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What might be called "microbial history"—the study of the impact of disease on human events—is a subject that has received great attention in recent years. Rosen's new book follows John Barry's The Great Influenza and John Kelly's The Great Mortality. An editor and publisher for more than a quarter century, Rosen absorbingly narrates the story of how the Byzantine Empire encountered the dangerous Y. pestis in A.D. 542 and suffered a bubonic plague pandemic foreshadowing its more famous successor eight centuries later. Killing 25 million people and depressing the birth rate and economic growth for many generations, this unfortunate collision of bacterium and man would mark the end of antiquity and help usher in the Dark Ages. Rosen is particularly illuminating and imaginative on the "macro" aftereffects of the plague. Thus, the "shock of the plague" would remake the political map north of the Alps by drawing power away from the Mediterranean and Byzantine worlds toward what would become France, Germany and England. Specialist historians may certainly dislike the inevitable reductionism such a broad-brush approach entails, but readers of Collapse and Guns, Germs, and Steel, Jared Diamond's grand narratives, will find this a welcome addendum. (May 14)
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Surveying the reign of Emperor Justinian of the Byzantine Empire during the years 527-65, Rosen enlists a range of topics from architecture to conquest to bubonic plague. The latter looms largest in his account, for it wreaked havoc in 542. Justinian's ambition to restore the Roman Empire, going great guns at the time under General Belisarius, came to a halt. The calamity's demographic consequences must have been substantial, too, if uncertain, and Rosen salts his text with speculations about the Byzantine seedlings of Europe's future nations. With more surety, Rosen relays eyewitness descriptions of the Justinian plague, with which he integrates the modern scientific understanding of Yersinia pestis and its carrier, the rat. Before the plague arrived in Constantinople, luckily for Justinian's historical reputation, he had already finished building the Hagia Sophia and codifying Roman law. Deeply steeped in the literature of late antiquity, Rosen wears his erudition lightly as he weaves interpretations into a fluid narrative of the era's geostrategic possibilities before the final onset of the Dark Ages. Gilbert Taylor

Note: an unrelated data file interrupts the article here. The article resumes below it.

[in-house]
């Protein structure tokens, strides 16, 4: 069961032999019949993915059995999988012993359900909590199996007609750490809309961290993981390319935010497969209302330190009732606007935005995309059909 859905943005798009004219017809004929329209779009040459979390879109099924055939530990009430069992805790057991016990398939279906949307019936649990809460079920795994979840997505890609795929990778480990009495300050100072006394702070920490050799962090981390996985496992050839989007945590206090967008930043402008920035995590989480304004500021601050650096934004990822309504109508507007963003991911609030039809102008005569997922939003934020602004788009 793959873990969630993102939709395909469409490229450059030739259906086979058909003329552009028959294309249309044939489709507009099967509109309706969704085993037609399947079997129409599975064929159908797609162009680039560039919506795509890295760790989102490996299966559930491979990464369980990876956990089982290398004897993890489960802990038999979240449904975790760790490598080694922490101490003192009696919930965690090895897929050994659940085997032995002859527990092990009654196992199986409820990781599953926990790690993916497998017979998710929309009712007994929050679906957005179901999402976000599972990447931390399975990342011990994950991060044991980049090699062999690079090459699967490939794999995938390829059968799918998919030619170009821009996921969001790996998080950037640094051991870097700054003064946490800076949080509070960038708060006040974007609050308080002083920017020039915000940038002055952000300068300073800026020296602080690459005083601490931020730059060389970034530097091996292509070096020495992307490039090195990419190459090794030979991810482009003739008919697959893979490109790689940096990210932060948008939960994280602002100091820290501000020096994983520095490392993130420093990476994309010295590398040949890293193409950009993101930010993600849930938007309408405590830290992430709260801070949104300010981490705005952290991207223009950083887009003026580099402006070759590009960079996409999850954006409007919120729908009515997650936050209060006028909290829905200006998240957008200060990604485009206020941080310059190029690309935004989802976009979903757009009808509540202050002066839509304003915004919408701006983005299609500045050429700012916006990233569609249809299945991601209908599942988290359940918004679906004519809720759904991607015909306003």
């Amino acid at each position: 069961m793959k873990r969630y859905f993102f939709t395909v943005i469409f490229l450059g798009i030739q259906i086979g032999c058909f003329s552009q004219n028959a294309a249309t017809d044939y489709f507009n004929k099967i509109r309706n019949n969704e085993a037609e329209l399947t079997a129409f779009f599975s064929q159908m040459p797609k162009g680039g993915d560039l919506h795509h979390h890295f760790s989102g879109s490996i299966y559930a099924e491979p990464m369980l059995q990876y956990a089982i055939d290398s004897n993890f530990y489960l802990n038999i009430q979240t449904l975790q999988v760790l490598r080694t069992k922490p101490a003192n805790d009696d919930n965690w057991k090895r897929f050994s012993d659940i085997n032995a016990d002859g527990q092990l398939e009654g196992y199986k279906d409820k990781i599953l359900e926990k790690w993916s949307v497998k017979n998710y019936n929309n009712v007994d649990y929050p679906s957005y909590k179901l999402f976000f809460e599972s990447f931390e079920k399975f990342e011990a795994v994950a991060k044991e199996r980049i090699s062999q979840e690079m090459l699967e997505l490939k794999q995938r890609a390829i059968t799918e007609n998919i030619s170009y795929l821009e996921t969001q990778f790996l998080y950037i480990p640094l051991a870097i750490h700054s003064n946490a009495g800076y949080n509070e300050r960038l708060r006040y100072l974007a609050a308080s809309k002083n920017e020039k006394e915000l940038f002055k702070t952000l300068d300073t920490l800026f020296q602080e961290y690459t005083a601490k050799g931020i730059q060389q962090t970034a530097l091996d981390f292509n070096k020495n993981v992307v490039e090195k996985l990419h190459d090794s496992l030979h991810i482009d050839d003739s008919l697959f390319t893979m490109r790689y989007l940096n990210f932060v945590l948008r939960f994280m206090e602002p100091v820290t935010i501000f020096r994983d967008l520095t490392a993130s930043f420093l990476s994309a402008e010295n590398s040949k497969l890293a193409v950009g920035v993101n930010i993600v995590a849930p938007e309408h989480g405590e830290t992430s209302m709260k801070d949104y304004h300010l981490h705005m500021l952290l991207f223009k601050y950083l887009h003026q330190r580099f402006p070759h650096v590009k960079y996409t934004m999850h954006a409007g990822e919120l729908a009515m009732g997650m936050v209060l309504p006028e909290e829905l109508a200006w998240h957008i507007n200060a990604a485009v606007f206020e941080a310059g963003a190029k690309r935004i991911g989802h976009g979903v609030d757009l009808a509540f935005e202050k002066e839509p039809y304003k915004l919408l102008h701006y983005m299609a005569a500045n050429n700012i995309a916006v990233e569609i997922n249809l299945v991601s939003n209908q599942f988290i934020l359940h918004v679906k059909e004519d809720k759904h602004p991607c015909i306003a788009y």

Copyright © American Library Association. All rights reserved --This text refers to an out of print or unavailable edition of this title.
I enjoyed the detail and telling of the history in a non-pedantic way. I encourage all to read this book.Published 1 day ago by jack stone
Too much biological info for the ordinary reader I would imagine which makes for boring reading thru those particular parts.Published 2 months ago by gail arseneau
NB: This review relates to the book as experienced on CD, which in this reader's case at last, has certain impact on the experience as a whole. Read morePublished 2 months ago by P. T. McConnell
Complete and total waste of time and money if you to read about the plague. I quit at page 232, at which time the author had 10-12 pages on the plague. Read morePublished 3 months ago by Susan Elizabeth
The price to buy this book was very good but the additional costs including freight and processing make this type of purchase somewhat prohibitive. Read morePublished 4 months ago by Colin Moffat
I've always been interested in Late Antiquity and Byzantium. This is a first rate overview of it combined with another one of my long time interests, bubonic plague and its' impact... Read morePublished 8 months ago by James Brandt